1 Introduction

YITP-16-20

UTHEP-682

KEK-TH-1891

Numerical tests of the gauge/gravity duality conjecture

[0.2cm] for D0-branes at finite temperature and finite

Stanford Institute for Theoretical Physics, Stanford University, Stanford, CA 94305, USA

Yukawa Institute for Theoretical Physics, Kyoto University,

Kitashirakawa Oiwakecho, Sakyo-ku, Kyoto 606-8502, Japan

The Hakubi Center for Advanced Research, Kyoto University,

Yoshida Ushinomiyacho, Sakyo-ku, Kyoto 606-8501, Japan

College of Science, Ibaraki University, Bunkyo 2-1-1, Mito, Ibaraki 310-8512, Japan

Center for Integrated Research in Fundamental Science and Engineering (CiRfSE),

Faculty of Pure and Applied Sciences, University of Tsukuba,

Tsukuba, Ibaraki 305-8571, Japan

KEK Theory Center, High Energy Accelerator Research Organization,

1-1 Oho, Tsukuba, Ibaraki 305-0801, Japan

1-1 Oho, Tsukuba, Ibaraki 305-0801, Japan

abstract

According to the gauge/gravity duality conjecture, the thermodynamics of gauge theory describing D-branes corresponds to that of black branes in superstring theory. We test this conjecture directly in the case of D0-branes by applying Monte Carlo methods to the corresponding gauge theory, which takes the form of the BFSS matrix quantum mechanics. In particular, we take the continuum limit by extrapolating the UV cutoff to infinity. First we perform simulations at large so that string loop corrections can be neglected on the gravity side. Our results for the internal energy exhibit the temperature dependence consistent with the prediction including the corrections. Next we perform simulations at small but at lower temperature so that the corrections can be neglected on the gravity side. Our results are consistent with the prediction including the leading string loop correction, which suggests that the conjecture holds even at finite .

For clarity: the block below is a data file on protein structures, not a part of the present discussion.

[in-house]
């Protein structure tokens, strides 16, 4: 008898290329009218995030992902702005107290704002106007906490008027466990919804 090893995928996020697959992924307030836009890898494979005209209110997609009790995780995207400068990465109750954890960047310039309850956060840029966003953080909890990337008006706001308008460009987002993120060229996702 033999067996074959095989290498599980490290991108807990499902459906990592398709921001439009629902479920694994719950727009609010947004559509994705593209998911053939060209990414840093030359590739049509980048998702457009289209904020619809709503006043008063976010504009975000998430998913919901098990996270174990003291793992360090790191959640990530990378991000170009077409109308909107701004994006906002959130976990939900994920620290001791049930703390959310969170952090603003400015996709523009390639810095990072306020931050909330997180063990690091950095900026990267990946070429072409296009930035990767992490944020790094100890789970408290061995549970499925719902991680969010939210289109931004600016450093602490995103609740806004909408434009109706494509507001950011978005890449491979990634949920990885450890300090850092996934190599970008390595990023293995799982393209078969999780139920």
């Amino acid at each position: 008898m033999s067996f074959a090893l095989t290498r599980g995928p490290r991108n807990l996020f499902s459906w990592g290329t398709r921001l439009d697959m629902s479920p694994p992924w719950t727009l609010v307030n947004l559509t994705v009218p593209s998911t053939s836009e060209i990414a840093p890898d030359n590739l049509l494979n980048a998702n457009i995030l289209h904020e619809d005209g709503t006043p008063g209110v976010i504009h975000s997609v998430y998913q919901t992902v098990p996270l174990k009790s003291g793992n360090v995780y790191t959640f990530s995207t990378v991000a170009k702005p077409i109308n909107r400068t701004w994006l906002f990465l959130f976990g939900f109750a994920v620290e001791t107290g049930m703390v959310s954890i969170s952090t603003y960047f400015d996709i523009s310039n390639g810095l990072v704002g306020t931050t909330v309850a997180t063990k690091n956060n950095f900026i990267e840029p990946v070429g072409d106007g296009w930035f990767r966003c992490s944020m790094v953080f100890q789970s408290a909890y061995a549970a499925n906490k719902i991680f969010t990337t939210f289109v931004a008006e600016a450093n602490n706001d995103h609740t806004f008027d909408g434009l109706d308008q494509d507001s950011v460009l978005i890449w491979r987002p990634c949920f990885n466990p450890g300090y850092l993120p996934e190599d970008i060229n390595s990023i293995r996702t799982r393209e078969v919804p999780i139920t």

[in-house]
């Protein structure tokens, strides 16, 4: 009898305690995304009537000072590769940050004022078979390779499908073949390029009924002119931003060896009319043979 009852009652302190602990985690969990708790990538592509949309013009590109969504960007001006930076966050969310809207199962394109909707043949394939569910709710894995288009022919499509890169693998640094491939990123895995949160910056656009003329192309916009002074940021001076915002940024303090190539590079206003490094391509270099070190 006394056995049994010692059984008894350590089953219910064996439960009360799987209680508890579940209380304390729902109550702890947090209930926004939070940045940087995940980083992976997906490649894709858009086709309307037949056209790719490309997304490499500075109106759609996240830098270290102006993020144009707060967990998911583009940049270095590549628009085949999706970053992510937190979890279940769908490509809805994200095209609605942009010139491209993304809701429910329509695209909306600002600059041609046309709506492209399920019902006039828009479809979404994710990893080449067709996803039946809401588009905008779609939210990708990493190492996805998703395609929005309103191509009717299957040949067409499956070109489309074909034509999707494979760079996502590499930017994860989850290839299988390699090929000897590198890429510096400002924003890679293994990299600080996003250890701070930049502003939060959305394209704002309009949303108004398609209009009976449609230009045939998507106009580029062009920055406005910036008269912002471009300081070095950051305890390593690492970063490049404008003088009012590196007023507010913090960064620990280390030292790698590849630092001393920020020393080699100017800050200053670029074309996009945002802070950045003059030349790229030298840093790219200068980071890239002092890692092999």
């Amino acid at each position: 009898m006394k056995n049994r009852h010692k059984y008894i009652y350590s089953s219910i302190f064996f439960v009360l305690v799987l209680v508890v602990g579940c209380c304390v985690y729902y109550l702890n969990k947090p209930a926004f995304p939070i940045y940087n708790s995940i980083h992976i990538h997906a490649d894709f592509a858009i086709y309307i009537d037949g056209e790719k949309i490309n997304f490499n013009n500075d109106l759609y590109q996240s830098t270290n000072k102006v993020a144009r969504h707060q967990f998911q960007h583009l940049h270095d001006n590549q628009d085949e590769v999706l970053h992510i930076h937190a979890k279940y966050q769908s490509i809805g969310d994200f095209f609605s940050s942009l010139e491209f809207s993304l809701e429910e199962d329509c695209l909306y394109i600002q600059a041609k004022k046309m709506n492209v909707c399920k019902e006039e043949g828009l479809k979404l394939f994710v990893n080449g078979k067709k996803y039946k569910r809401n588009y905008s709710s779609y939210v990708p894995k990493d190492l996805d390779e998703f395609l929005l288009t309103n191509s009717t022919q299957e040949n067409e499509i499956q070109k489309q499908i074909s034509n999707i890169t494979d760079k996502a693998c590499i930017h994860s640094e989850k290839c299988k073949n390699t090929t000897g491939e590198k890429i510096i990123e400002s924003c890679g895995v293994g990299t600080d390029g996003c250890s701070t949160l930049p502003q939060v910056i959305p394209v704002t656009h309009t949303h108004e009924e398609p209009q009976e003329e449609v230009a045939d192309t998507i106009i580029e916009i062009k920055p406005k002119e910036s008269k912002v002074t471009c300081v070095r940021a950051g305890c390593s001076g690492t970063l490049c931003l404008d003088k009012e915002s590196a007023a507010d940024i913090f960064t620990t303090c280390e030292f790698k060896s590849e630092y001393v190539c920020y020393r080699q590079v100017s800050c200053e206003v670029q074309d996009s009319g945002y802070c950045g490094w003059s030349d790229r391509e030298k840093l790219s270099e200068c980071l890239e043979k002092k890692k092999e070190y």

## 1 Introduction

One of the most important directions in theoretical physics is to clarify the quantum nature of gravity, which is crucial in understanding the beginning of our Universe and the final state of a black hole. Superstring theory is considered the most promising candidate of a quantum gravity theory due to its UV finiteness in striking contrast to the conventional field theoretical approach to quantum gravity, in which one faces with nonrenormalizable UV divergences. So far, superstring theory is defined only perturbatively around simple backgrounds such as flat spacetime, and it does not seem to be straightforwardly applicable to the studies of a strongly gravitating spacetime such as the black hole geometry. However, this difficulty has been partly surmounted by the discovery of D-branes [1]. Some extremal black holes were constructed by combining different kinds of D-branes, and the origin of their entropy was understood by counting the microstates of the D-branes [2]. Also there are several proposals for nonperturbative formulations of superstring theory based on super Yang-Mills theory in low dimensions [3, 4, 5, 6].

In fact, it is conjectured that superstring theory on the anti-de Sitter background is dual to four-dimensional U() super Yang-Mills theory [7], which is realized on a stack of D3-branes. This duality has been generalized in various ways, and it is commonly referred to as the gauge/gravity duality conjecture. The conjecture appears natural considering that D-branes have two descriptions, one from a gravitational viewpoint, and the other from a field theoretical viewpoint. If this conjecture is true even in the presence of quantum effects on the gravity side, the quantum nature of gravity can be studied on a firm ground by investigating the dual gauge theory.